• based on Creation Spirituality, maintaining that Creation is not fallen, but rather enjoys God's original blessing. Genesis 1: 31  “and God saw that it was good, very good.”

  • ecumenical.

  • inclusive, bridging across disparate regional faith communities.

  • demonstrating and coordinating a range of solutions, large and small.

  • bringing a voice of faith to speak publicly to politicians and policy makers.
II. We are looking for parish members who want to be a part, whether large or small, of an environmental advocacy group at Grace. We have 4 main and overlapping focus areas: 
 
   1. Green Grounds: [Kristina, Lisa] Establish this prominent, high traffic location as our 'green witness', demonstrating Biblical principles of caring for the Earth and embodying Creation Spirituality. Love and care for God's Creation. This in addition to providing a welcome and calming sanctuary and respite for not just people, but also birds, pollinators, and all possible urban wildlife.

  • Deliberately increase habitat for urban wildlife through structured plantings, retention of leaf litter, and attention to habitat requirements. Provide a permanent water source.

  • Increase tree cover and maintain care for existing trees.

  • Retain maximum stormwater runoff on site: slow, calm and absorb it. Address erosion.

  • Establish certified gardens, with instructional signage. This includes the pivotal certification of our grounds as National Wildlife Federation urban wildlife habitat, providing food, permanent water, cover, and a place to raise young. 

  • Convert plantings to those native to our region

  • Reduce grounds maintenance and water requirements as possible.

  • Engage citizen science and teaching events to instruct and demonstrate.

  • DELIGHT THE EYE, heal the soul, renew the spirit.

 2.  Green Buildings: [Brittany Williamson, Jeff Workman]. Lower the church's energy and carbon footprint in an array of actions, large and small. Exemplify how small choices add up. Instruct congregants on how do the same in their own homes and businesses. This includes not just building improvements but practices such as recycling and eliminating the use of plastic water bottles.

  • Lighting, modernize

  • Check cleaning products

  • Weather stripping

  • Solar??? how? $$$$$$

  • Windows. $$$$$$

  • Improve recycling

  • Improve stormwater runoff, retaining more off roof. How?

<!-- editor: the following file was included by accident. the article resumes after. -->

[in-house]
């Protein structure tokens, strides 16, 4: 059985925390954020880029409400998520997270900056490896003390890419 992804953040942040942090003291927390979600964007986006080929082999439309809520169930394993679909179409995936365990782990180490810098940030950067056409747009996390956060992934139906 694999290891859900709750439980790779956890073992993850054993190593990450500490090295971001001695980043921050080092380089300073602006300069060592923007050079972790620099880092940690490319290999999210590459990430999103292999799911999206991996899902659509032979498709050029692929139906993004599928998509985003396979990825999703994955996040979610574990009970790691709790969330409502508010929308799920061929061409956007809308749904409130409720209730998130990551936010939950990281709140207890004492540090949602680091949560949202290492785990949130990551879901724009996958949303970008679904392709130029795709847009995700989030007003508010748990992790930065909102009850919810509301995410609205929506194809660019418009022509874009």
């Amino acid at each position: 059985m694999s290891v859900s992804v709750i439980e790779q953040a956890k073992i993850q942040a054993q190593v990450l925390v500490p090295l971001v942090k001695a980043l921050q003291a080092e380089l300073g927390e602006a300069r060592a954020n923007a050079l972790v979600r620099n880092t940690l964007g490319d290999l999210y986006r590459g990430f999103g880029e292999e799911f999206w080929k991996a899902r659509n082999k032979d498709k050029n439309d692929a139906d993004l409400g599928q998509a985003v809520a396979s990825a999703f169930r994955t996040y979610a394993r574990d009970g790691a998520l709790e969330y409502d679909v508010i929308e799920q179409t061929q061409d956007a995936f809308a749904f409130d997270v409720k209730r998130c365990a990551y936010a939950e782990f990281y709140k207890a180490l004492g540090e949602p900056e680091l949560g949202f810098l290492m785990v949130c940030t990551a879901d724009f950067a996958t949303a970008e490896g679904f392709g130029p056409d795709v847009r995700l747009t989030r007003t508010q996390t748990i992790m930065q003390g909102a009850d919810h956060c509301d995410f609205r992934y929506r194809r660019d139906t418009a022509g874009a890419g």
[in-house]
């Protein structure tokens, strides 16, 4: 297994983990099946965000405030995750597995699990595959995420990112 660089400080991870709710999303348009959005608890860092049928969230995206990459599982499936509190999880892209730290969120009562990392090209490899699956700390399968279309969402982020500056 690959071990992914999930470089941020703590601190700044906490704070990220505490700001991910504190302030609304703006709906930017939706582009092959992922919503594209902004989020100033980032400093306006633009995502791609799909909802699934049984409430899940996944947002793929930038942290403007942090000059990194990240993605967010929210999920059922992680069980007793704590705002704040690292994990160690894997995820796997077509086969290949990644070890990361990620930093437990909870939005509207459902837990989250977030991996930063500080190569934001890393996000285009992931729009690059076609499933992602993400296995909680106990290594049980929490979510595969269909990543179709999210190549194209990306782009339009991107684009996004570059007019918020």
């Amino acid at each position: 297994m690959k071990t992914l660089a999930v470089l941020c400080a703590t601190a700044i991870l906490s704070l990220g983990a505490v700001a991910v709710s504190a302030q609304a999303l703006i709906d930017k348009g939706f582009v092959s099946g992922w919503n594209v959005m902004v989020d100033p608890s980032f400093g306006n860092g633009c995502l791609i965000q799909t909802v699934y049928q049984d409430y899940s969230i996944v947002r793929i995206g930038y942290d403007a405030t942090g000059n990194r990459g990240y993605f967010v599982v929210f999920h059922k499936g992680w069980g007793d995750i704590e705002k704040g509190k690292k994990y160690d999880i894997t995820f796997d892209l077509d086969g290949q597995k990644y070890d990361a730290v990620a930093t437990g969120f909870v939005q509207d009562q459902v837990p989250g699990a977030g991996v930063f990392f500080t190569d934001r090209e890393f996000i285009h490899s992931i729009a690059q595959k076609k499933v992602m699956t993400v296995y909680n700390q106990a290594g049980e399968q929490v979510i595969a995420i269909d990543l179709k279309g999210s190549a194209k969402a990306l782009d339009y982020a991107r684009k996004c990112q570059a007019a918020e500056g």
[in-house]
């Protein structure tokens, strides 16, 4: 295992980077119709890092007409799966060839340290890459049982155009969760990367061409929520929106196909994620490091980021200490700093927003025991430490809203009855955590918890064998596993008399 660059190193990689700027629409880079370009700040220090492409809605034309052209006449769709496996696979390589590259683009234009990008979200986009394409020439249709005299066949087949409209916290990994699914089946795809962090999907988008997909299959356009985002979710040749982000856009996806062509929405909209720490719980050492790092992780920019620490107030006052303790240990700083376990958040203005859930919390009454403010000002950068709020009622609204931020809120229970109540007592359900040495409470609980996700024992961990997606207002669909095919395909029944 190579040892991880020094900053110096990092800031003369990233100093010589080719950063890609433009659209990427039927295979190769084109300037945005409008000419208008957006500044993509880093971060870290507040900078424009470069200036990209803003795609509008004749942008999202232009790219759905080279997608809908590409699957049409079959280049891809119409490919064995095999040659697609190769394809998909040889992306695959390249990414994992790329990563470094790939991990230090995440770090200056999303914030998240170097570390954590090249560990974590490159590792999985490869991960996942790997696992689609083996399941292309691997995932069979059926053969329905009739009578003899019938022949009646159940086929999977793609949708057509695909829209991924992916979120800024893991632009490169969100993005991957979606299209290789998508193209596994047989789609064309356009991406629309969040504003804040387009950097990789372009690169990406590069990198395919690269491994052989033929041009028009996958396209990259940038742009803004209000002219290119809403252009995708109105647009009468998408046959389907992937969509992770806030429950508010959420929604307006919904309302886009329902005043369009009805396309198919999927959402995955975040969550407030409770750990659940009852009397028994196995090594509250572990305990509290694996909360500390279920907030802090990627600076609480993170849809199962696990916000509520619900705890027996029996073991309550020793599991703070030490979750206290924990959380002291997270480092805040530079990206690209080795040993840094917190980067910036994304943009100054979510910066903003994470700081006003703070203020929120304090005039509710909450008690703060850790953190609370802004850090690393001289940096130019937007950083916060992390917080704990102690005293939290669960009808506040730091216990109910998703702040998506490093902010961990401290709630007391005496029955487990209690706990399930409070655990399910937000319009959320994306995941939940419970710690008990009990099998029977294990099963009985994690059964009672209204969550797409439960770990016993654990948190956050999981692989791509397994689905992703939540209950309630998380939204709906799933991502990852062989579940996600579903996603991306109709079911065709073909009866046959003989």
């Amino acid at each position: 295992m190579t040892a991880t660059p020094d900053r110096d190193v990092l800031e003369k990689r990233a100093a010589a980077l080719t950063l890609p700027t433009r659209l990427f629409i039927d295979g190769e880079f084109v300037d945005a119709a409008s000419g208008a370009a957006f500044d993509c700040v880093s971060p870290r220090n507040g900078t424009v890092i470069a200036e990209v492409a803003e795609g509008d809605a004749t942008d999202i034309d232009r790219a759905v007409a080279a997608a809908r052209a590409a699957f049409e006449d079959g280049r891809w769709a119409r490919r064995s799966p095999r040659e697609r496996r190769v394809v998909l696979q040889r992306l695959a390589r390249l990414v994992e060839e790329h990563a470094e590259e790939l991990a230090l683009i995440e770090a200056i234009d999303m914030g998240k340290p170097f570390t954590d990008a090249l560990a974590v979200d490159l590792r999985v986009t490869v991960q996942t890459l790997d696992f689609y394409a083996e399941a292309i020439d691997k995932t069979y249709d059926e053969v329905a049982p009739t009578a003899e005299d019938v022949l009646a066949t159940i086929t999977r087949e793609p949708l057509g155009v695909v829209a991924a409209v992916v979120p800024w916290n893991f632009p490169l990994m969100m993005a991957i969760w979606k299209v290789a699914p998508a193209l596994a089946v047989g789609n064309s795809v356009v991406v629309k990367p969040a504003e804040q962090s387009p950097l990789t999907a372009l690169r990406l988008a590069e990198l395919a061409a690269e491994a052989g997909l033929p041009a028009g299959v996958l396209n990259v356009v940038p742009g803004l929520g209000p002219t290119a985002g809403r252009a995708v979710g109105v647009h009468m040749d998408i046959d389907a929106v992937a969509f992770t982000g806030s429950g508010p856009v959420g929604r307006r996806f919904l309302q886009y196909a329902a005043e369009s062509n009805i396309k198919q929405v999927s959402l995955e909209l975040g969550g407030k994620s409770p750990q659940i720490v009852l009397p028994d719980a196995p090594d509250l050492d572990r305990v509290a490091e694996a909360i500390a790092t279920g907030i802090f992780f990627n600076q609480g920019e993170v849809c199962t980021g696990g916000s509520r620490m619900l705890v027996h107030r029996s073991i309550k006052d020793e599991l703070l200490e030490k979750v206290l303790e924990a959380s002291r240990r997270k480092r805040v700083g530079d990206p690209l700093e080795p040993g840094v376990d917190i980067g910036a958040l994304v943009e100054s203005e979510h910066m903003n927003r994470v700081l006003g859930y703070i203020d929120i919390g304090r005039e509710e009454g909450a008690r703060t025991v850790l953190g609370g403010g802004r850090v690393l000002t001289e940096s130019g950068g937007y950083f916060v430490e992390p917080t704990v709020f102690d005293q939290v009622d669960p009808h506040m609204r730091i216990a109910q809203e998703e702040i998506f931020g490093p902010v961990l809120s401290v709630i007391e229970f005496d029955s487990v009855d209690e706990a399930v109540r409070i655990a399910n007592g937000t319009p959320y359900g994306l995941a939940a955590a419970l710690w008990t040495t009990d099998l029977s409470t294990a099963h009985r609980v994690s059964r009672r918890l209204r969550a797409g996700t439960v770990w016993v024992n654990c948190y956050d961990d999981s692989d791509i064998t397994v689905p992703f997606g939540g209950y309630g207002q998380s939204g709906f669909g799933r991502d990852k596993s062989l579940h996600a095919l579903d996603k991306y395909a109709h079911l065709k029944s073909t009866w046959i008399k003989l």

• Eliminate plastic water bottles, reduce plastic. How?

  • Reduce spotlight and parking lot night lighting (and add some when needed!)

  • ???

 3.  Green Neighbors. [ ??? ] Act as a resource to neighborhoods, the city, and to other churches on the care of creation by incorporating fellowship, hospitality, events, and celebrations.  Already: open, park like grounds. Farmers Market. Community garden. Open pavilion.

  • Increase grounds access from Brainerd Road, Belvoir Ave?

  • Free garden, expand?

  • Open Pavilion, swings, etc.

  • Empty lot: VISION???? Labyrinth? performance venue/series?

  • Brainerd Farmers Market: education tables and swap/giveaway events (?)

  • Arboretum and other community projects, seminars, celebrations

  • Coordinate joint action/practices with other churches, in and out of our denomination. (how?)

  • Coordinate, advertise collections for hard to recycle items: batteries, glasses, medicine, home chemicals, ??

 4. Green Justice .[Lisa, Who?] Campaign for citizens to care for the Earth and advocate for environmental justice and access to parks and green spaces. Inform and interpret how government actions at state and local levels effect citizens. This includes zoning laws, land and water protection, and access to nature. Serve as an active witness for Creation Spirituality. Address heavily polluted neighborhoods, and their access to remediation.

  • Participate in ecumenical forums and efforts locally. 

  • Network with other churches to exchange information, alerts (how?).

  • Contact political leaders as appropriate so that the faith community has a voice in policy.

  • Continue, expand Double Snap funding at the Farmers Market

  • Food Pantry. Expand? What's realistic? What can a congregation our size do? Clothing, coat swaps?

  • Neighborhood/waterways cleanups, focusing on underserved areas (Citco Creek, Chattanooga Creek, South Chickamauga Creek. Heavily littered roads/corridors).

  • Find out what underserved neighborhoods want. How? [Tree plantings? parks? etc.]

     --------- END. Thank God. Submitted by Brittiany Williamson, Lisa Lemza, Kristina Shaneyfelt ---------
Episcopal Service Corps Application
The Episcopal Church invites young leaders ages 21 to 32 interested in a transformative outreach and discernment experience to consider applying to the Episcopal Service Corps for its 2022-23 service year.
 
Applications open online Nov. 15. A virtual open house (click to register) to answer questions and explain more about the process will be at 3 p.m. ET Saturday, Nov. 13, with others to follow. It will include a chance to hear from current and former Corps members. Potential applicants can also take an online discernment quiz.